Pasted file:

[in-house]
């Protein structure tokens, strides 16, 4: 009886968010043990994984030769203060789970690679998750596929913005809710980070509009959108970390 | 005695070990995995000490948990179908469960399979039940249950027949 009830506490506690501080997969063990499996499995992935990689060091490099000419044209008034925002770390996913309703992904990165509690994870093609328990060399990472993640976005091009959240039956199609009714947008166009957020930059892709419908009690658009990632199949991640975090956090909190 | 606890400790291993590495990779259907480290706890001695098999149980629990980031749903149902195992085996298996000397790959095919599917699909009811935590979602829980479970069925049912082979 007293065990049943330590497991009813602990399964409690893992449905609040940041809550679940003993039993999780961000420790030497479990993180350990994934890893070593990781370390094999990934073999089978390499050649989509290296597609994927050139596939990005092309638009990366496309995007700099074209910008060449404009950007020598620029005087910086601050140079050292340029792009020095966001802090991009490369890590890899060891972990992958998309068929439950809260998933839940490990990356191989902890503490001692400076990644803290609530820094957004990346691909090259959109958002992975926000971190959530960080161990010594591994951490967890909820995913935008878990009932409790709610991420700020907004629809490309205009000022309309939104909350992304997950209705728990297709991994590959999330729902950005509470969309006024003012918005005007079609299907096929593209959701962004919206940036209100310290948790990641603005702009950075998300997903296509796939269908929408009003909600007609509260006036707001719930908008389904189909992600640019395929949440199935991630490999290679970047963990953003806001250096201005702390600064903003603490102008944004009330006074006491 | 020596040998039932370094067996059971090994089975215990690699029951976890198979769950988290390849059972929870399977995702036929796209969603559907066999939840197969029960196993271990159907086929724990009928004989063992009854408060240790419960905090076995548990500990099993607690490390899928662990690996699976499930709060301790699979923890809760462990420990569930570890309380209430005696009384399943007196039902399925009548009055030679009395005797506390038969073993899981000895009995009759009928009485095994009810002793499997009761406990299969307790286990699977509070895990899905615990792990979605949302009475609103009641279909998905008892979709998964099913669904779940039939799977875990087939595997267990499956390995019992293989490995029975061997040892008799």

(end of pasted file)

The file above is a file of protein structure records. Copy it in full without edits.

[in-house]
């Protein structure tokens, strides 16, 4: 009886968010043990994984030769203060789970690679998750596929913005809710980070509009959108970390 | 005695070990995995000490948990179908469960399979039940249950027949 009830506490506690501080997969063990499996499995992935990689060091490099000419044209008034925002770390996913309703992904990165509690994870093609328990060399990472993640976005091009959240039956199609009714947008166009957020930059892709419908009690658009990632199949991640975090956090909190 | 606890400790291993590495990779259907480290706890001695098999149980629990980031749903149902195992085996298996000397790959095919599917699909009811935590979602829980479970069925049912082979 007293065990049943330590497991009813602990399964409690893992449905609040940041809550679940003993039993999780961000420790030497479990993180350990994934890893070593990781370390094999990934073999089978390499050649989509290296597609994927050139596939990005092309638009990366496309995007700099074209910008060449404009950007020598620029005087910086601050140079050292340029792009020095966001802090991009490369890590890899060891972990992958998309068929439950809260998933839940490990990356191989902890503490001692400076990644803290609530820094957004990346691909090259959109958002992975926000971190959530960080161990010594591994951490967890909820995913935008878990009932409790709610991420700020907004629809490309205009000022309309939104909350992304997950209705728990297709991994590959999330729902950005509470969309006024003012918005005007079609299907096929593209959701962004919206940036209100310290948790990641603005702009950075998300997903296509796939269908929408009003909600007609509260006036707001719930908008389904189909992600640019395929949440199935991630490999290679970047963990953003806001250096201005702390600064903003603490102008944004009330006074006491 | 020596040998039932370094067996059971090994089975215990690699029951976890198979769950988290390849059972929870399977995702036929796209969603559907066999939840197969029960196993271990159907086929724990009928004989063992009854408060240790419960905090076995548990500990099993607690490390899928662990690996699976499930709060301790699979923890809760462990420990569930570890309380209430005696009384399943007196039902399925009548009055030679009395005797506390038969073993899981000895009995009759009928009485095994009810002793499997009761406990299969307790286990699977509070895990899905615990792990979605949302009475609103009641279909998905008892979709998964099913669904779940039939799977875990087939595997267990499956390995019992293989490995029975061997040892008799």